Filtering Content: Annoyances
Take a look at the screenshot on the left. Most of us would
consider these annoyances that hinder our Web browsing experience.
SurfFast has the ability to identify and remove the necessary code
effects. However, if you regularly visit a site that relies on
any of these annoyances, such as a popup window that prompts
for login and password, you can simply enter its host or domain
name into the SurfFast white list.
Filtering Content: By Content
SurfFast provides two mechanisms with which you can filter resources
based on their actual content: by
PICS and by specific keywords. The PICS specification allows
content providers to label their content (i.e. the recommended age
range for the site, whether the content contains profanity or
adult themes, etc.) using one or more of the self-rating services
available. You can configure SurfFast to block content from Web
sites that is more explicit than the level or rating that you have
enabled. As a fallback in case the site provider has
not labeled his content using PICS, you
can tell SurfFast to ignore content that contain specific keywords;
of course, this is not perfect, since you can potentially filter
out legitimate resources that have used certain keywords in an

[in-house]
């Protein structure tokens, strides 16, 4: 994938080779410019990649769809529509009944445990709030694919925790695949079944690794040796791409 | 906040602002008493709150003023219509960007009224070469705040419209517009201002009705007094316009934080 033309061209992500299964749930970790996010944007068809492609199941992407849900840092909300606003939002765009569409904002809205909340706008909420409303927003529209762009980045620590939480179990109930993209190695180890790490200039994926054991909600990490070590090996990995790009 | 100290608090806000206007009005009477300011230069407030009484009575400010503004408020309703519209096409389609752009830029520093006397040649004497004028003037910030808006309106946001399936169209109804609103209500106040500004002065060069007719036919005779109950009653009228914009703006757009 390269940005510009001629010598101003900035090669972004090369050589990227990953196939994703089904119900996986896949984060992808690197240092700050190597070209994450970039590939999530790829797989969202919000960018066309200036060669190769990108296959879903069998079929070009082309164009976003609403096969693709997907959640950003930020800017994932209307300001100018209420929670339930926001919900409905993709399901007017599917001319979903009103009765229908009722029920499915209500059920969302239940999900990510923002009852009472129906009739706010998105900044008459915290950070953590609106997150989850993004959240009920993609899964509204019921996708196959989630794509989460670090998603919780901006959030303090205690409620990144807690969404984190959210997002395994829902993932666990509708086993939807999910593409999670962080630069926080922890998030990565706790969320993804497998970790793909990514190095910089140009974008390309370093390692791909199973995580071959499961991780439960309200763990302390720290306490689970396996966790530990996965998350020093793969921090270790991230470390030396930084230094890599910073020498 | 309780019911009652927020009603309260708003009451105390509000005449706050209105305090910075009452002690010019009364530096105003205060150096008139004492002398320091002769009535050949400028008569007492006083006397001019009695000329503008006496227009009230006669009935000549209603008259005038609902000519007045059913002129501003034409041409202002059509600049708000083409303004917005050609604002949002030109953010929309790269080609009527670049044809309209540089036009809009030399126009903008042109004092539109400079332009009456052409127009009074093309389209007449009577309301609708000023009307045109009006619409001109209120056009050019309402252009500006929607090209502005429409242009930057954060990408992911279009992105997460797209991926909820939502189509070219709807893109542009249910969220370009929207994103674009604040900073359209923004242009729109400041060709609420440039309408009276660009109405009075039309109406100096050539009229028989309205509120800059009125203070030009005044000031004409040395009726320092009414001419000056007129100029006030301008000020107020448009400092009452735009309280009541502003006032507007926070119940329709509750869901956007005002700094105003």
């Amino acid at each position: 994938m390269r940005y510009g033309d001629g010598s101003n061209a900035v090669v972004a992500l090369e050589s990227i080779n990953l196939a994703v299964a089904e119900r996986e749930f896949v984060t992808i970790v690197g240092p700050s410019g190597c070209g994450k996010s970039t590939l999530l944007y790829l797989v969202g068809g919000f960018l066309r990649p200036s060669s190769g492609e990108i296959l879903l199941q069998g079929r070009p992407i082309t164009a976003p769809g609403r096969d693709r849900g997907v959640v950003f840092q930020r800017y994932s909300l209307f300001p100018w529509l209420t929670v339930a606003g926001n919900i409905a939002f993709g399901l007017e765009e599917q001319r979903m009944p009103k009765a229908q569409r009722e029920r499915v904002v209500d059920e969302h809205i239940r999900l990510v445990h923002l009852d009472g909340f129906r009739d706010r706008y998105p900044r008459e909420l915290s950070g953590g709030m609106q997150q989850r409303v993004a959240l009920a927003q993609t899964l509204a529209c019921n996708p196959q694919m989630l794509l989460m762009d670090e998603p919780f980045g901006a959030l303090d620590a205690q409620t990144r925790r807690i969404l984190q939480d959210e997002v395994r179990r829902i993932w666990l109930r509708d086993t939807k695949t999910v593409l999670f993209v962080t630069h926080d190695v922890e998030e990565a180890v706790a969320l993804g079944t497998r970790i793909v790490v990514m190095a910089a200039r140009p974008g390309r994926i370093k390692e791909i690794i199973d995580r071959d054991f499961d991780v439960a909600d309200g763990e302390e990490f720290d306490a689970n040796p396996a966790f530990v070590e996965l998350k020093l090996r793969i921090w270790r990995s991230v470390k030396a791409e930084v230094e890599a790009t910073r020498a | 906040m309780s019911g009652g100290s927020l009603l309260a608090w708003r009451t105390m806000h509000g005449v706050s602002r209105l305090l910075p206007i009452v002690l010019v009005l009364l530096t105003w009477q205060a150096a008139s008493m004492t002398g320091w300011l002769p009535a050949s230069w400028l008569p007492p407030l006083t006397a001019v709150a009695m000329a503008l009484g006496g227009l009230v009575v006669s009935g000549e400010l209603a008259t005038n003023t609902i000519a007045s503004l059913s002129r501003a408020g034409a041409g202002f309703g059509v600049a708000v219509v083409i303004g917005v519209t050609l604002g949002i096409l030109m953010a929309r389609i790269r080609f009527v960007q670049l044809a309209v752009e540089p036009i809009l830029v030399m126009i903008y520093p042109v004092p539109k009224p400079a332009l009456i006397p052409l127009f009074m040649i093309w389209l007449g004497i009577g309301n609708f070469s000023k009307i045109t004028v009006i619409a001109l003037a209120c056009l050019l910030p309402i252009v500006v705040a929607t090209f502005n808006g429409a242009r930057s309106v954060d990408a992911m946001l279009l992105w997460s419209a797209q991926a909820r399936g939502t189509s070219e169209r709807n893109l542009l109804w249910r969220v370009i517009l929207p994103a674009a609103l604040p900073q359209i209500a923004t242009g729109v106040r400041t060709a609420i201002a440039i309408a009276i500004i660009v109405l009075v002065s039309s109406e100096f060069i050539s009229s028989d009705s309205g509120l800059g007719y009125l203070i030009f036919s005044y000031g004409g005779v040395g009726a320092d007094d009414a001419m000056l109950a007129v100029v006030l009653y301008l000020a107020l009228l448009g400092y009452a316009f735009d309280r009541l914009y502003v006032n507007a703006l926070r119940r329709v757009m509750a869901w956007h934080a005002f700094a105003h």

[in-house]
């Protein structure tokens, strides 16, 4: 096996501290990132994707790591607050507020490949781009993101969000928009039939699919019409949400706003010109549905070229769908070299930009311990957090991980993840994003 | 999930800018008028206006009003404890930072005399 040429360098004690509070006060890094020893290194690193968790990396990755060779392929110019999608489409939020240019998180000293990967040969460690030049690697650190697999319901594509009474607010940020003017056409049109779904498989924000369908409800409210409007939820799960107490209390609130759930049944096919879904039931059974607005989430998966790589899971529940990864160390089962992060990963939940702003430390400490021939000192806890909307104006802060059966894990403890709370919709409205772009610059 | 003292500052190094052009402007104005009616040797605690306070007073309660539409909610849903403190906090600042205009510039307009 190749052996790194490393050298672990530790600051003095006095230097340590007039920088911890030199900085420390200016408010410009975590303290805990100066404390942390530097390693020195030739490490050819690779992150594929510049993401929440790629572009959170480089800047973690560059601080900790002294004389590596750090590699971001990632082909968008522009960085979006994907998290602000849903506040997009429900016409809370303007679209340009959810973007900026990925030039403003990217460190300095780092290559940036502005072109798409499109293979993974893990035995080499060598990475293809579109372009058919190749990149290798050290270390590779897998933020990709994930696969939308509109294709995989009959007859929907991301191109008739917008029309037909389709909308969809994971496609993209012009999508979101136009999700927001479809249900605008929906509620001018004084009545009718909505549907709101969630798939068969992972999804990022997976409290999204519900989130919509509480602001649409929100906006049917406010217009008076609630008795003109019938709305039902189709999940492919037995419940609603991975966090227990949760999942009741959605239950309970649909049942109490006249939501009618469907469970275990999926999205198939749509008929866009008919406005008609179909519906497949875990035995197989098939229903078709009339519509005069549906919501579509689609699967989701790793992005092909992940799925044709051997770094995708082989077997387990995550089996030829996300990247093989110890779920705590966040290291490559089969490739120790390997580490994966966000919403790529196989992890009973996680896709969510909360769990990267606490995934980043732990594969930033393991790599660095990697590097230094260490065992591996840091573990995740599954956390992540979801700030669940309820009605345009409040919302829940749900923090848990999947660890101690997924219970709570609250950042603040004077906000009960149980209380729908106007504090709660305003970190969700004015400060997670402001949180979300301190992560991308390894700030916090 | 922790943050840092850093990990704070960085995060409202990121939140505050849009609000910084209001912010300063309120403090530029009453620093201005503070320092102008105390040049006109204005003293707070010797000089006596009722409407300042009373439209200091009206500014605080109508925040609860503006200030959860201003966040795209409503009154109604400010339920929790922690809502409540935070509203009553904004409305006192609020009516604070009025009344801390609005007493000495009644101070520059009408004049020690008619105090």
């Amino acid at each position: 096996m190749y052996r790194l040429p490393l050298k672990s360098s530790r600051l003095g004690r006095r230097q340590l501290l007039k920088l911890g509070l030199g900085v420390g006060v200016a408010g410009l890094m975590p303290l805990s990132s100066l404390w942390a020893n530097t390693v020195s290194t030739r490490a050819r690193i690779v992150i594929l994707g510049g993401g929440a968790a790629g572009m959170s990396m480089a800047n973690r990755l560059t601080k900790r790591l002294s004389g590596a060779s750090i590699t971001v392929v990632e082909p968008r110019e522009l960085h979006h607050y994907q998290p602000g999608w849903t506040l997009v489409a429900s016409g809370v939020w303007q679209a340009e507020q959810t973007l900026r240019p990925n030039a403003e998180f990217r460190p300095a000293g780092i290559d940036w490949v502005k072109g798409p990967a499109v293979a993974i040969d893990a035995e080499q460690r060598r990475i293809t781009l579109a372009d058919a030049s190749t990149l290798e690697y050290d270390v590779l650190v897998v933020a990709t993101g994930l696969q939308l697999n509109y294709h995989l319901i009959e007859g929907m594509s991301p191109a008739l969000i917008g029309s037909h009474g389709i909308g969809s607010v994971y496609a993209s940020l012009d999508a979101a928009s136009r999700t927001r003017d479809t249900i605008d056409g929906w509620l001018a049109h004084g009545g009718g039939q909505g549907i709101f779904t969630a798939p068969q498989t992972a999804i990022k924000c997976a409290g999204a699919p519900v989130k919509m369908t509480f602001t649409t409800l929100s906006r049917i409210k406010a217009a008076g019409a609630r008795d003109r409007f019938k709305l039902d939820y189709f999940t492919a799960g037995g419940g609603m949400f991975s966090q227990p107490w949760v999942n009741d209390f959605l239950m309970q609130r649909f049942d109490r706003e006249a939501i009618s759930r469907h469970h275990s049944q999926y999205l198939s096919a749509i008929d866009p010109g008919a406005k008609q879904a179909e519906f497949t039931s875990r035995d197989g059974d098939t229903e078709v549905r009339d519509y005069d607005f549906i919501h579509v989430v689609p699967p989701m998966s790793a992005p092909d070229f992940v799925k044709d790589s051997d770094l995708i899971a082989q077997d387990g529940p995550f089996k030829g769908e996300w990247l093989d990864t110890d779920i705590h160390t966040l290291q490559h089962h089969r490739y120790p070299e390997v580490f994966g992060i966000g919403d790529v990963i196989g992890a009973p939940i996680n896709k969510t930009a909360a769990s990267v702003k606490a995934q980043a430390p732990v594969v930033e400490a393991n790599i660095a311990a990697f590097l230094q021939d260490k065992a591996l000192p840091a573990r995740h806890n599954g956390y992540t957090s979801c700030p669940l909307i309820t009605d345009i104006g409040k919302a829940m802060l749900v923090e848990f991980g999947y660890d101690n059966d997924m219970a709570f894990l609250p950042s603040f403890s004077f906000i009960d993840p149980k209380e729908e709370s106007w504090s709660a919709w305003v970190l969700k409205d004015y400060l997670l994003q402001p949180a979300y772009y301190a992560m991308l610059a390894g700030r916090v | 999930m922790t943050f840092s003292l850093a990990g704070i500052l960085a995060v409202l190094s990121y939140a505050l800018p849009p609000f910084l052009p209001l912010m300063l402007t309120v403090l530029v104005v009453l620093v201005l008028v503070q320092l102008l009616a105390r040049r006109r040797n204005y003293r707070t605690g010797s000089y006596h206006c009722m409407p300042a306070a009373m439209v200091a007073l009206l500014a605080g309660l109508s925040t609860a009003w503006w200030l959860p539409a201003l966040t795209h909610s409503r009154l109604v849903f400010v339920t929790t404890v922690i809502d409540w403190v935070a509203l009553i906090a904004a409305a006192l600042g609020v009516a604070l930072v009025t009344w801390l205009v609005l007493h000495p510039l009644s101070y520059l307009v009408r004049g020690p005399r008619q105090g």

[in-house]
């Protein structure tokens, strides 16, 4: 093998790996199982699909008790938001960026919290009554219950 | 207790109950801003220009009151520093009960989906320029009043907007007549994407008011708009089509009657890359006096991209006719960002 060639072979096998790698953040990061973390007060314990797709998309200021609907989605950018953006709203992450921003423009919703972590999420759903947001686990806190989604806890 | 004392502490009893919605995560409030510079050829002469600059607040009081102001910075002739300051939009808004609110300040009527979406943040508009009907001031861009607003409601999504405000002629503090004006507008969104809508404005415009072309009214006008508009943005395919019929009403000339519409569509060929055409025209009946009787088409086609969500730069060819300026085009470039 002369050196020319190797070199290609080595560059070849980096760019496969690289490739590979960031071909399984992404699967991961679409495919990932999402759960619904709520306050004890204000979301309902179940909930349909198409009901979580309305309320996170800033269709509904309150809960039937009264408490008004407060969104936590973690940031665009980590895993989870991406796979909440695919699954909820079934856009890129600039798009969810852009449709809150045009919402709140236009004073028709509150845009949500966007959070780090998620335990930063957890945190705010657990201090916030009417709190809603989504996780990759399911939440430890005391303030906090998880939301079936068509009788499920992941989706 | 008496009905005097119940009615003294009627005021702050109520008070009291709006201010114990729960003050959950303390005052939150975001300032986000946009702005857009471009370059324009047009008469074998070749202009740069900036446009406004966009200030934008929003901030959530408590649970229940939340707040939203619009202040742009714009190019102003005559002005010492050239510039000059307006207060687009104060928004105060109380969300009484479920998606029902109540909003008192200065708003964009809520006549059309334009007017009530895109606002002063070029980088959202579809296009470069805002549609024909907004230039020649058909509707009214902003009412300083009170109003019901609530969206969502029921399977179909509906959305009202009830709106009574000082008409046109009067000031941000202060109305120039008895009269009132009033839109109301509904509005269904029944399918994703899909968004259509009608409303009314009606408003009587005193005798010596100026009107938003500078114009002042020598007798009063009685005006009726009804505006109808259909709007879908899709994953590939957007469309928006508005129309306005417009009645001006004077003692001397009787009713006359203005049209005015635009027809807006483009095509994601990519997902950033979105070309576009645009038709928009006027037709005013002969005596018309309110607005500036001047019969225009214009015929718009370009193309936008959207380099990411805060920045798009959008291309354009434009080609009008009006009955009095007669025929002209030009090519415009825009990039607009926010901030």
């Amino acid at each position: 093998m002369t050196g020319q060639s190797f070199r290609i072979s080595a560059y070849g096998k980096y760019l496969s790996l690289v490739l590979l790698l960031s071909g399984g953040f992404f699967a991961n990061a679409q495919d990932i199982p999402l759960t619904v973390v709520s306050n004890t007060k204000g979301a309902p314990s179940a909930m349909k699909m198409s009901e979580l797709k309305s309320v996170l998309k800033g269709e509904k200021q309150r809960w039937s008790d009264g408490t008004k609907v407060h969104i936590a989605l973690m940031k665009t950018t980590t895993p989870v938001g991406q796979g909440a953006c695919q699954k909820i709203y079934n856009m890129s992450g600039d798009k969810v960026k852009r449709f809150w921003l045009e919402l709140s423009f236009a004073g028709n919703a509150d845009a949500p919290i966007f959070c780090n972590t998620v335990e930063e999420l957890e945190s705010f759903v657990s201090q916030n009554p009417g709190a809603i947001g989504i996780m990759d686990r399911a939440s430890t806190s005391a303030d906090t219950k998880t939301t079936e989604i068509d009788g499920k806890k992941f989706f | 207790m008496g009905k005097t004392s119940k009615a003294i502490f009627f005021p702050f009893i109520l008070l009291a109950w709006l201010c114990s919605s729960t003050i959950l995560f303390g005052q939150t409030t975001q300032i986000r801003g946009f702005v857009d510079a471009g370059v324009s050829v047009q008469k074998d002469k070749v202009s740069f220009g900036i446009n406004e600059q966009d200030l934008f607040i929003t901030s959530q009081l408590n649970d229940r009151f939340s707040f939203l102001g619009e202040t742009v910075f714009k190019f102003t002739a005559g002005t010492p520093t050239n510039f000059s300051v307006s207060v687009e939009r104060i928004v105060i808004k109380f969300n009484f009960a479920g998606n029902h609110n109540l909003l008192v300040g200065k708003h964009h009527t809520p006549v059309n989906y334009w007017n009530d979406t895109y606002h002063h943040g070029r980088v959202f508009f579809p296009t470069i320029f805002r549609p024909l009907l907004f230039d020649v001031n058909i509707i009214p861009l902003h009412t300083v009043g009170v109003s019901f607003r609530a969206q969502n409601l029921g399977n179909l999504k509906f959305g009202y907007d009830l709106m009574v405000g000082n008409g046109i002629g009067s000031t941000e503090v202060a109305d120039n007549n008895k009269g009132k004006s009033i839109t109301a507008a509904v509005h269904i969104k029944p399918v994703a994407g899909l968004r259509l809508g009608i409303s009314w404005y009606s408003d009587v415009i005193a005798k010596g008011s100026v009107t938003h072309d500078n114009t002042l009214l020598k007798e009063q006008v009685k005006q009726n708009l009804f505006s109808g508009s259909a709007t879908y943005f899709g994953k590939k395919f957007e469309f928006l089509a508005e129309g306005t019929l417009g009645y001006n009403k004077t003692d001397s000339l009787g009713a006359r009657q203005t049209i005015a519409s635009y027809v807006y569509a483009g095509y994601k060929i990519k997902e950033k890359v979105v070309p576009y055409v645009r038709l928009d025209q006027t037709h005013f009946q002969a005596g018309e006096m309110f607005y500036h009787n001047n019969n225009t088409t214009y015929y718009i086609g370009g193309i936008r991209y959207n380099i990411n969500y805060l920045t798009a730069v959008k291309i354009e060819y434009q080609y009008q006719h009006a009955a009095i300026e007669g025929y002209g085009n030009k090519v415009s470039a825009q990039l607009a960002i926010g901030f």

High Performance Cache
Every time you visit a Web site, your browser will cache (or
temporarily store) all of the content that you see, unless specifically
directed not to by the site and/or application. That way, if you return
to a site at a later time, the browser can quickly check to
see if the content within the cache is still valid, and if so,
return the content without having to download the content again.
SurfFast has a built in high performance cache manager that is
also capable of caching content, as well as DNS lookups; see
document for more information on DNS caching. If you enable both
the browser and the SurfFast caches, you will experience a much
faster browsing session.
Cache: Viewer and Extractor
How many times have you wanted to extract a file or an image from
the browser's cache, only to realize that the task is extremely
difficult, if not impossible? If so, this feature is for you!
You can search through the SurfFast cache by simply entering
the site name or a string that may be referenced in a cached
resource. And once SurfFast finds the relevant resources, you
can either extract them to a location of your choice, or can
delete them from the cache.
Unfortunately, for us Mac users, more and more content providers
are designing their applications for Microsoft Windows and Internet
Explorer. Have you experienced the "sorry, your browser is not
supported" error mesage? We should definitely make our collective voices
heard, by asking the developer to support the Mac platform.
In reality, however, a majority (not all!) of these sites will
render fine when viewed with Safari, Mozilla or any of the other
browsers on a Mac. And so, to stop the remote Web site from denying
the request based on the browser name, you can configure SurfFast
to identify itself as another browser; here is a list of
different browser identifications.